Michael Strahan got to go out as a champion, but where does he fit in the pantheon of all-time greats at his position?
Strahan ended his 15-year career Monday by announcing his retirement after leading the New York Giants to a victory over the New England Patriots in Super Bowl XLII in February. He retires with 141½ career sacks, well below the likes of Bruce Smith (200) and Reggie White (198) on the all-time list.
But there's at least one former counterpart who believes Strahan measures up with Smith and White.
Armstrong has studied all the greats. He started his career playing alongside Richard Dent and spent his twilight teaching Jason Taylor the fine art of getting a sack. Armstrong has marveled at the pure athleticism of Smith and the brute strength of White. To him, Strahan is the ideal mix.
"The thing that strikes me about Strahan is balance," Armstrong said. "He was stronger than you thought and more athletic than you thought … when you watched Bruce (Smith) on tape it was kind of like watching Barry Sanders play running back. There were times when you just said, 'I can't do that.' With Reggie (White), it was the same thing when you watched him use his raw power. He was just so strong. There was wow factor with both of them.
"With Mike, there wasn't a wow factor, but when you really studied him, break down the things he didn't do as well as something else, you didn't find a weakness. He played the run as well as he rushed the passer. He played hard all the time, chasing plays down from the backside. You saw it this year still, how hard he played."
Former Giants general manager Ernie Accorsi sensed a similar type of balance in Strahan's ability. Accorsi, who ran the Giants from 1994-07, watched the vast majority of Strahan's career up close.
"He's the greatest defensive player I was ever with in my career," Accorsi said, although he was quick to point out that he wasn't with the Giants when Lawrence Taylor stalked quarterbacks. "The truly great pass rushers don't always like to play the run. When (Vince) Lombardi coached, he would always run at (Hall of Famer) Deacon Jones.
"With Strahan, you better not run at Mike because he played the run as well as he rushed the passer and he took great pride in it … I've been around six players who made it to the Hall of Fame (Johnny Unitas, Ozzie Newsome, John Mackey, Ted Hendricks, Jack Ham and Franco Harris) and, as much as I know how the voters hate it when you say things like this, I think there's no question Mike is the seventh."
This is not New York-centric hyperbole propping up Strahan, the way some people tried to argue a year ago that former Giant and Strahan teammate Tiki Barber had put together a sure-Hall of Fame career. It's also not the kind of wistful emotion that makes some people believe that Brett Favre is the greatest quarterback ever.
This is the measured thinking of a guy who played and studied the game. Armstrong also spent 15 years in the NFL. He had 106 sacks and made a Pro Bowl. He helped Oakland reach the Super Bowl in 2002.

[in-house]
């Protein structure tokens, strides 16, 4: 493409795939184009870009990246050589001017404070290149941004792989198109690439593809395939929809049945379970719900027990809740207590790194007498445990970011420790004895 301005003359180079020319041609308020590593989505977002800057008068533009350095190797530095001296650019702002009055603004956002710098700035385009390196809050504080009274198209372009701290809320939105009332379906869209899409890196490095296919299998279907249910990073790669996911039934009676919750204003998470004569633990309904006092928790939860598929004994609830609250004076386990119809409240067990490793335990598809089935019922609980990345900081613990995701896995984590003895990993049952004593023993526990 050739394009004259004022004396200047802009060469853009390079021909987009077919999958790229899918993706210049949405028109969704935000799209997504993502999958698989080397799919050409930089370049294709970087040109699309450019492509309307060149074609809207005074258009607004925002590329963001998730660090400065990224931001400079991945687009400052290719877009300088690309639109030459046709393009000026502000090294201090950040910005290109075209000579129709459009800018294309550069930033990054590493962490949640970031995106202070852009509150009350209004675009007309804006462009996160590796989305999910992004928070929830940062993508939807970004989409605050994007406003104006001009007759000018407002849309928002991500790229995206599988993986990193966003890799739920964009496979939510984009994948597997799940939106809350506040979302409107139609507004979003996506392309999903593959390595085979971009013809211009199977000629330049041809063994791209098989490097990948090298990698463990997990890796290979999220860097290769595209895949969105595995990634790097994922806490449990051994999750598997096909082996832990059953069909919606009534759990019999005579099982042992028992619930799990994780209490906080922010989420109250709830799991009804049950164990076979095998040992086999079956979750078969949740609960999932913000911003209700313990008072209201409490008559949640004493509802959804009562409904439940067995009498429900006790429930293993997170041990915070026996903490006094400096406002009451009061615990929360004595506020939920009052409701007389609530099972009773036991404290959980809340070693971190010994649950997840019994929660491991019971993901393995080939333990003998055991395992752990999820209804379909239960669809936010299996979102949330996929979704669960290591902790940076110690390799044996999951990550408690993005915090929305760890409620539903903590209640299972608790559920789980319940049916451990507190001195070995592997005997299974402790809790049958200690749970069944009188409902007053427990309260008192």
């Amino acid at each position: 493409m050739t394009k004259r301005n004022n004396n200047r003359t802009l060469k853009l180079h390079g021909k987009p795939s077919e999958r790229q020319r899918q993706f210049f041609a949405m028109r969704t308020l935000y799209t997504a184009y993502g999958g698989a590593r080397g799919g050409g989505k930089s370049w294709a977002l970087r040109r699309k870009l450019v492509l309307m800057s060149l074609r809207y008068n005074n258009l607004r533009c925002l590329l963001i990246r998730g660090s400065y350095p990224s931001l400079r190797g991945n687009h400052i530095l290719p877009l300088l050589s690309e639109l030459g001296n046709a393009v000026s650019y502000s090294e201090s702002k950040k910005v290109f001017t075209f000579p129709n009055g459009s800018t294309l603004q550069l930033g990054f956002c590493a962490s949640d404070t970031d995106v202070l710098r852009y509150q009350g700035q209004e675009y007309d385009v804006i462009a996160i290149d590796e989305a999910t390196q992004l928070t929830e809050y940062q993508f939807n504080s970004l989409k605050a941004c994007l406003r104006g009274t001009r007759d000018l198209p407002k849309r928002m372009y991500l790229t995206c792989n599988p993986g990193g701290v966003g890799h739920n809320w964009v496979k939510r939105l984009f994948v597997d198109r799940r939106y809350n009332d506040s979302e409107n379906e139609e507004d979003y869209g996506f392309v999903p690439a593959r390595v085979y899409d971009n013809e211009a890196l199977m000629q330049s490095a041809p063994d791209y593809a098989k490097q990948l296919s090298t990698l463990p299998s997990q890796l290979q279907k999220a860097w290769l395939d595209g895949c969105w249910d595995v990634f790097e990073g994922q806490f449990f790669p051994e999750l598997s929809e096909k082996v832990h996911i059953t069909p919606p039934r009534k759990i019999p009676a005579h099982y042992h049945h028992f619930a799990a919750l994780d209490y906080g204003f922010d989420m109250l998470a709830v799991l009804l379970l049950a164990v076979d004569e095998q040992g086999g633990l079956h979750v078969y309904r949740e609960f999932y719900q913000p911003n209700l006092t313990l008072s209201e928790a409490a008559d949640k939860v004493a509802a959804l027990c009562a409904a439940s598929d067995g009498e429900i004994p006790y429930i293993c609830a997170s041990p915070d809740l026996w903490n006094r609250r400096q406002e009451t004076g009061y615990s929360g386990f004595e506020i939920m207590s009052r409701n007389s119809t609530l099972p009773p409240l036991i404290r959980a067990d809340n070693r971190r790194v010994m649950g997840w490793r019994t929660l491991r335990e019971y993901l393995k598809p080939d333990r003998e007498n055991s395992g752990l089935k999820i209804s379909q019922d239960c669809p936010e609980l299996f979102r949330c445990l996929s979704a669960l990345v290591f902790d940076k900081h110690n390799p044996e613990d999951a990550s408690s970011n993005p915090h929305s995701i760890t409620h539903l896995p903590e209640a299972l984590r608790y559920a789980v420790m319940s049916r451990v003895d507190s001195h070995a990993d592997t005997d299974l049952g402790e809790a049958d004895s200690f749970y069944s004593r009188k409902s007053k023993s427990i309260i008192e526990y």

Sadly, a lot of people on the periphery of the game are just now starting to understand and value that position. Many defensive ends have been discounted as merely pass rushers with little love for playing run defense. Even reporters who vote for the Pro Football Hall of Fame haven't taken a lot of time to understand the value of the position, which is why guys like Dent and Charles Haley have yet to get in the Hall of Fame.
Inside the game, great defensive ends rank second only to quarterbacks in terms of overall importance, as just about every scout, coach and executive will tell you. They are extraordinarily hard to find and if your team is going to be a serious contender, it better have either a great quarterback or a guy who can put a great quarterback on the ground.
Last year, the Giants saw former No. 1 pick Eli Manning make great progress in the playoffs along the way to a title. However, the biggest key to their championship run was having a defensive line that could stop great passers like Favre, Tony Romo and Tom Brady in the playoffs.
Strahan was the leader of that group, even if his nine sacks ranked third on the team behind Osi Umenyiora and Justin Tuck.
"The things Stray can do makes everybody better," Tuck said last week as he hoped that his teammate would give it one more go. "You see the way he plays and what that forces the offense to do … but it's more than that. He has taught me so much about playing the game. Hand placement, how to set up offensive linemen, everything."
The announcement of Strahan's retirement is not surprising and the Giants are prepared to move on, featuring a line that includes Pro Bowler Umenyiora, Tuck, situational tackle Mathias Kiwanuka and veteran newcomer Renaldo Wynn.
However, judging where Strahan ranks among defensive ends is not as clear cut.
- Reggie White